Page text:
Buying a New PC? Don't Get Ripped off by Unscrupulous Salesmen!

Mike Halsey MVP
Dec 28, 2011
Updated • Dec 27, 2012

I get a fair amount of email in my inbox at [email protected] from readers asking questions about how to do or fix A, B or C on their PCs.  One email I received this morning got me so riled that I felt it needed to be written up here, though it's not the first time I have heard this story.

Dan from Canada wrote...

Hi Mike,

I just found your excellent tutorial for setting up a new PC and will be following it to the letter. I have one question though, if you have a moment.  I'm buying a new Acer PC tomorrow morning at a local [removed]. It will be my first new PC in a number of years.

I've recently setup a new HP for a friend and it was very easy. It started Windows7 setup right away and I only had to put in the language and time zone and some other simple things.  I wondered if you think this PC will be the same simple setup. The salesman is telling me I should pay almost $100 for it to be setup and that if I do it myself, I need to use Silverlight to download Windows 7 and can have all kinds of problems.

Do you think the Windows 7 operating system and all drivers will be there when I take it out of the box ?  I can't seem to find the answer anywhere on the net and I couldn't reach Acer support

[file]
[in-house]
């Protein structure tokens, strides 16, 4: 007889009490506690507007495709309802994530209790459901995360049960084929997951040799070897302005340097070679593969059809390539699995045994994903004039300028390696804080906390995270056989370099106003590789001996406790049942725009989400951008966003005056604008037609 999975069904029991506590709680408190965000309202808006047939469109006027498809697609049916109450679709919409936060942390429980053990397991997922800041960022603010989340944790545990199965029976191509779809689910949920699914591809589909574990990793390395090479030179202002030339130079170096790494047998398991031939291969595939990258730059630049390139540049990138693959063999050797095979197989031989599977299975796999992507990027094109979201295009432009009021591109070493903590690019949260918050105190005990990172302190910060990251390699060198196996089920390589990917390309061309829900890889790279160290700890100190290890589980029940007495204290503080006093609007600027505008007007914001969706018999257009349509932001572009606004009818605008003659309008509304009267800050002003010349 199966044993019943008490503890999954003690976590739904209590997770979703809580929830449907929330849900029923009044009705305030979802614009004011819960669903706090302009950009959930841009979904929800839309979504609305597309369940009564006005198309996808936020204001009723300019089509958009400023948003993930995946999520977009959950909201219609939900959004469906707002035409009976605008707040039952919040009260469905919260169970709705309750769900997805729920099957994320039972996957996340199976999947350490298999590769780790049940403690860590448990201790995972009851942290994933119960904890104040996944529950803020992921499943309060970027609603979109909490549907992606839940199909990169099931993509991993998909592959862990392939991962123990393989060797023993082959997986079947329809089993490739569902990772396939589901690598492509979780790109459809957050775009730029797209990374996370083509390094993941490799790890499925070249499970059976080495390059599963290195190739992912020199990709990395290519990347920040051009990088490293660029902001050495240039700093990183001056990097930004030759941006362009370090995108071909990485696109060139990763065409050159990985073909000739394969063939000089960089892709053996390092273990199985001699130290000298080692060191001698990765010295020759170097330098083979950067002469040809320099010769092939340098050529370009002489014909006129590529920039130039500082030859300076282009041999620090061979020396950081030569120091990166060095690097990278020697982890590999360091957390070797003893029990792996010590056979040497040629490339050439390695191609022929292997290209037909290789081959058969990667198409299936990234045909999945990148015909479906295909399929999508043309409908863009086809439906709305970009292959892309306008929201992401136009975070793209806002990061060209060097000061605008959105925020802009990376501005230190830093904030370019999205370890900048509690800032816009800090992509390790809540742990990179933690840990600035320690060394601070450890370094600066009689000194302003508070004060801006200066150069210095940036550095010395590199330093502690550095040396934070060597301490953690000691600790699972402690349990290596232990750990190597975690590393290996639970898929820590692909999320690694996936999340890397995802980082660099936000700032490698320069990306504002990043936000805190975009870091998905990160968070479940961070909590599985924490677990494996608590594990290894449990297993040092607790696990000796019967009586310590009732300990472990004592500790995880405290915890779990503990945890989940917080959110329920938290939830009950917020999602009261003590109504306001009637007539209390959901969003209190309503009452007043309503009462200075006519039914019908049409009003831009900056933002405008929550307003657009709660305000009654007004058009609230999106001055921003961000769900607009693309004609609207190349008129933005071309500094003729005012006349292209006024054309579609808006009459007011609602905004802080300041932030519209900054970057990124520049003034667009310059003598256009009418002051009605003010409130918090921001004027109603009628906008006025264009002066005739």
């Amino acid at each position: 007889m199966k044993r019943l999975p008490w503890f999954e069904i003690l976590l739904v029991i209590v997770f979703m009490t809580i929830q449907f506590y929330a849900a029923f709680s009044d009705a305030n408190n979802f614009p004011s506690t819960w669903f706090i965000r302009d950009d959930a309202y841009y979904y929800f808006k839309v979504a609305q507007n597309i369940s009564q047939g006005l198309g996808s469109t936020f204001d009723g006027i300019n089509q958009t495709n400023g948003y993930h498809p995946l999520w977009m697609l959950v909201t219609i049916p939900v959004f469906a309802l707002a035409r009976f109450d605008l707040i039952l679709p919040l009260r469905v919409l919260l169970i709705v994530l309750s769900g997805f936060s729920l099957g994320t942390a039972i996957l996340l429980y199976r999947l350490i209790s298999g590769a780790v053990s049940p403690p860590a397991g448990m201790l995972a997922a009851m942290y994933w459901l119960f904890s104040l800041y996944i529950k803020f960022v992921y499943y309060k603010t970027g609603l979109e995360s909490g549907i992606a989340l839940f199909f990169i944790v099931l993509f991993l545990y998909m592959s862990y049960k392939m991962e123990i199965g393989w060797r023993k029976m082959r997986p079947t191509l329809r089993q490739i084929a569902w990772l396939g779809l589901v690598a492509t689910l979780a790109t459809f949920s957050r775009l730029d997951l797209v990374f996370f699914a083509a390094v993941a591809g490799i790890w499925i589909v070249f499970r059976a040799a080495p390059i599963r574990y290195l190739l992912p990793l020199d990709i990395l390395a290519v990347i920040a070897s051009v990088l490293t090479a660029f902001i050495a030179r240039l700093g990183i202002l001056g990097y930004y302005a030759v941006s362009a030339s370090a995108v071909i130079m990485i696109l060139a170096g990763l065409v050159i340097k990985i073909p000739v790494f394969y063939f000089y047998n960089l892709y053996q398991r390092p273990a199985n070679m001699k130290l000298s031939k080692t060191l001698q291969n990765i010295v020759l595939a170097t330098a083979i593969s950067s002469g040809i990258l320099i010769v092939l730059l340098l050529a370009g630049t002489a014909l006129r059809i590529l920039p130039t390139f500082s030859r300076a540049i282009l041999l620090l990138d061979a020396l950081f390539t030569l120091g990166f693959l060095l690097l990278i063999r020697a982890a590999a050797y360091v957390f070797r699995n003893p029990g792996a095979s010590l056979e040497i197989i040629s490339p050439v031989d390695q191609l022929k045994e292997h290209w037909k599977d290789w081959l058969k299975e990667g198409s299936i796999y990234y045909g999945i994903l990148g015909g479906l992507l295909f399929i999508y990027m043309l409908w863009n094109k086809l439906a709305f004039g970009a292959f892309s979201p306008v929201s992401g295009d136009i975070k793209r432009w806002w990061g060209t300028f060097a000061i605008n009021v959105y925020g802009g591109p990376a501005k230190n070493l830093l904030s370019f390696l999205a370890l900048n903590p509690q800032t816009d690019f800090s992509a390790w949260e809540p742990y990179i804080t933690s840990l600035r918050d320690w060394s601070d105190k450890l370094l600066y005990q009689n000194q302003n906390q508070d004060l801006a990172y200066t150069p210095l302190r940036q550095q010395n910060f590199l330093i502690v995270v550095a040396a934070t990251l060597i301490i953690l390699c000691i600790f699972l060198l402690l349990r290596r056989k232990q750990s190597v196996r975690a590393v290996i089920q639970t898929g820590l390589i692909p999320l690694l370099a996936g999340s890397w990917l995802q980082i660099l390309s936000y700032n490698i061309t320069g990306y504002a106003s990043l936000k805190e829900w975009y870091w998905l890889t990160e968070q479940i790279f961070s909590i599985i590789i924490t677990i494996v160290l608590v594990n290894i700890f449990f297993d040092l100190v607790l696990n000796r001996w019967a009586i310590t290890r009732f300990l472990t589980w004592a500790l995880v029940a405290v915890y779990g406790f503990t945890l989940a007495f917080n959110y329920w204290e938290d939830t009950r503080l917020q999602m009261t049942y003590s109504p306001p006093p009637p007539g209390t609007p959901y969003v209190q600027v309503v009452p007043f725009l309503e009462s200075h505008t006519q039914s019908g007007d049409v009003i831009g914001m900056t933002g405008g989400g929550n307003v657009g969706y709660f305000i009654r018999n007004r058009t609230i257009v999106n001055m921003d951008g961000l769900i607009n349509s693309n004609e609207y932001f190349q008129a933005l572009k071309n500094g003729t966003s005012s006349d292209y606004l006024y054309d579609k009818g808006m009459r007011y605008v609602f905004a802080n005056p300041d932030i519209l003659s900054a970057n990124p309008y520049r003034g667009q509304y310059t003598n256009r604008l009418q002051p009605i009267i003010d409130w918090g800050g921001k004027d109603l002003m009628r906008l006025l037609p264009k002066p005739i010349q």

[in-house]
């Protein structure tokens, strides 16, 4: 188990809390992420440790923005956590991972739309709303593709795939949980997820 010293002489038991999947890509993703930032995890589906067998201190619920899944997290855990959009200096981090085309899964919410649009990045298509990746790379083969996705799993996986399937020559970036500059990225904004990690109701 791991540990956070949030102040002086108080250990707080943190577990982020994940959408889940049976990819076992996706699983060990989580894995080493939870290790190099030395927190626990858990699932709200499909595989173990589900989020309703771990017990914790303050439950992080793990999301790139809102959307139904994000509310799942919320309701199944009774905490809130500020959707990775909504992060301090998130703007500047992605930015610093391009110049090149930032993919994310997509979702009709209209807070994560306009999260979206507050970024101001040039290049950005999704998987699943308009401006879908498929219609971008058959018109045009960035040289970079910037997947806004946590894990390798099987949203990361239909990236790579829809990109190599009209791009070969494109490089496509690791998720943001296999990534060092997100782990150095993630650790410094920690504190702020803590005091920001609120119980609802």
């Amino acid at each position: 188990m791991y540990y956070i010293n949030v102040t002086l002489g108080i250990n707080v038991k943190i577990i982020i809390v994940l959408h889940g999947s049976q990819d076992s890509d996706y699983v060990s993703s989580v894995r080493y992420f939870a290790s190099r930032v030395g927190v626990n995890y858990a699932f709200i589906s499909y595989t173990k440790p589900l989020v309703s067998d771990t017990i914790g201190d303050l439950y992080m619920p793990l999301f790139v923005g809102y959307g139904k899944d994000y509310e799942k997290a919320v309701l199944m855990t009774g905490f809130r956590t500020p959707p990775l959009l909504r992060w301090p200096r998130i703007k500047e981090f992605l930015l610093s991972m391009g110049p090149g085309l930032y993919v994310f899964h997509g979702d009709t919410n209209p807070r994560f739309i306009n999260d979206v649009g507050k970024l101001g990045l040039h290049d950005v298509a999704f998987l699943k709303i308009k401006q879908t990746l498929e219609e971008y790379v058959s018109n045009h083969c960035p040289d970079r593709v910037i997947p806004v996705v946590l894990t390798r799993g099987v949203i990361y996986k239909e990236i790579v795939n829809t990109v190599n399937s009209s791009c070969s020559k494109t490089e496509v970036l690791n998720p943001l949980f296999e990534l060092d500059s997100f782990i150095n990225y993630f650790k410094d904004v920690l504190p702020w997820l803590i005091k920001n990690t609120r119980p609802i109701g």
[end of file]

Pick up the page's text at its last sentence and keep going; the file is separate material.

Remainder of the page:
It's not uncommon for sales people in computer stores to try to up sell the fastest processor (because you must have this to edit photos) or their choice of anti-virus software (because all the free ones don't protect you) and these scenarios get me angry enough.

This particular salesman at a big name store who's name I have removed as the company don't have an opportunity currently to respond to this, though I will contact them and feed back to you, is a complete charlatan.

Dan was perfectly correct to expect Windows 7 and all hardware drivers to come pre-installed on a new PC from one of the major manufacturers, and indeed this would always be the case.  Indeed if you want a new PC without a copy of Windows pre-installed it's actually very difficult to do and can require some arguing with customer service staff at the manufacturer concerned (a problem commonly faced by users of GNU/Linux who don't want to spend $80 on a Windows licence).

My reply to Dan was swift and pointed out that he should speak with the manager of the store and ask why there would be a charge to install an operating system that should already be pre-installed, and why Silverlight would be required to "download" Windows 7 when Silverlight will only run within Windows?

If you are buying a new computer in the sales please be very wary of these sales tactics.  Have an idea of what you need and preferably seek advice from a technically-minded friend if you can before buying.  Don't fall for the more expensive machine just because you want to edit your digital photographs, don't be convinced into buying expensive anti-virus or other software such as Office that you don't want (the version of Office Starter that ships with almost all new PCs is more than enough for a lot of people) and don't ever pay for a set-up charge, especially never such a large fee.

If you ever in any doubt ask to speak with the manager or telephone the company's customer support line (retail outlet or PC manufacturer) to check with them first.  On this occasion I'm very pleased that Dan chose to email me in advance, he's just avoided wasting $100 on something that's quick, simple and most importantly fun to do himself.